US based David, will bookend BIMinNZ with a keynote address at the start of the day, and with his wrap-up at the event’s conclusion. David’s recount of the day’s material and key themes in a witty and insightful manner, will aid retention, by framing them in a way that sticks in attendees’ minds long past the event itself.

PechaKucha style design session with expert facilitator

Many conferences have a panel, though the format is generally not as dynamic as the design session planned for BIMinNZ. The panellists represent the full range of design disciplines (architecture, engineering, and quantity surveying) and are BIM leaders within some of New Zealand’s largest design practices:

  • Keeley Pomeroy - Principal Quantity Surveyor, AECOM

  • Keri Niven - Digital Collaboration Leader, Aurecon

  • Mel Tristram - National BIM Manager, Jasmax

  • Olivia Pearson - National Architecture Studio Director, GHD

Each of the speakers will be provided with ten minutes only to outline how their component of the design process engages with BIM. Given the short time parameters that each speaker needs to work with, the deliveries will be fast-paced, and snappy.

The facilitator of the Design session at BIMinNZ is Australian based Rebecca de Cicco, who is founder of BIM training and strategy firm, Digital Mode; a company that works with clients in the UK, Australia, China, and Canada. Digital Node also works with various government groups to inform education and training requirements in BIM and digital construction methods.

The BIMinNZ Design session promises to showcase four short presentations from key local practitioners, kept on topic and on time by a renown BIM trainer and strategist with a global footprint.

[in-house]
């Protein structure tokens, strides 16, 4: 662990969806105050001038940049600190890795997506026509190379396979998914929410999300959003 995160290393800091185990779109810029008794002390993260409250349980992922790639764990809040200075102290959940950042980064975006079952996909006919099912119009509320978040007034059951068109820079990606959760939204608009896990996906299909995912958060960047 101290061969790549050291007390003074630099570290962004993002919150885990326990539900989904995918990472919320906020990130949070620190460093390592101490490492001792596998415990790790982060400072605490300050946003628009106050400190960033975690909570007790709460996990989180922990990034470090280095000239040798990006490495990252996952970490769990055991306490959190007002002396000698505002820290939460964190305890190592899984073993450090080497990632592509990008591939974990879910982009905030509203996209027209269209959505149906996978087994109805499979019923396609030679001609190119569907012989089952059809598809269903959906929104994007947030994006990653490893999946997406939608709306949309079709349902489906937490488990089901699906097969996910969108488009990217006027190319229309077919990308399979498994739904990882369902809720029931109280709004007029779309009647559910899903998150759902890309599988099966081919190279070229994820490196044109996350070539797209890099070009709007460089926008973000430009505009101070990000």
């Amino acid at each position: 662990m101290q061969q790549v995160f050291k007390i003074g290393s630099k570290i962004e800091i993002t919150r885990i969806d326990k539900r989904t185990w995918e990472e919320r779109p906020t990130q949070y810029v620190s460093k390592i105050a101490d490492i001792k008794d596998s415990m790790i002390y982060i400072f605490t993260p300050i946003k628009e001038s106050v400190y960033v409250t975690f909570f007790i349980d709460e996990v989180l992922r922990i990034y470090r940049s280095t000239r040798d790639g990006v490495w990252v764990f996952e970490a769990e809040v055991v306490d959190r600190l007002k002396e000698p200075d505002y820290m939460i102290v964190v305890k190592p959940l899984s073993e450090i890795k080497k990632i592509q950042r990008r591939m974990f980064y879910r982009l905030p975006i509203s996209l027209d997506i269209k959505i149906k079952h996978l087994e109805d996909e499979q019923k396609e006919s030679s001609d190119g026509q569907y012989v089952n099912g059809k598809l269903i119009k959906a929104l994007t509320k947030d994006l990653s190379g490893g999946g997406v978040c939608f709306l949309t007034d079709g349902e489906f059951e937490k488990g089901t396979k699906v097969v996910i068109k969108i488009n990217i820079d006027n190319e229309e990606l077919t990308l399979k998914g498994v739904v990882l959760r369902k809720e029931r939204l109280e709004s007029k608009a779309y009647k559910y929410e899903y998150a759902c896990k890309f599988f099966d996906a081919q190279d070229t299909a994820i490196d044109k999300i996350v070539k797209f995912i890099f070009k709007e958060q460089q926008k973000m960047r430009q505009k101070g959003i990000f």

Case study of a live underground rail project in Malaysia

Ronan Collins is based in Kuala Lumpur, where he holds the role of Head of Project Information Management at Gamuda Engineering. He is a chartered structural engineer and a strong advocate for the industry adopting digital construction processes to produce smart engineering solutions, while using BIM to unlock valuable productivity gains and savings.

Gamuda Engineering, in partnership with MMC, are the turnkey contractor for a large-scale infrastructure project in Malaysia, which is known as KVMRT SSP (line 2). The project is a new 52.2 km rail transit line, consisting of 38.7km of elevated tracks and 13.5km running through underground tunnels. It will have 35 stations, eleven of which are underground. The underground stations, ancillary structures, tunnels and adits were all designed, documented and constructed as a BIM level 2 project.

Ronan’s presentation will take the form of a case study on KVMRT SSP (line 2), which is approximately half way through the construction programme; providing BIMinNZ attendees with a valuable commentary on a live project, the scale of which is uncommon in New Zealand terms. Project planning, execution, innovations and resourcing undertaken on this large-scale project will be shared, as will the outlining of pitfalls to be avoided when implementing BIM for linear infrastructure.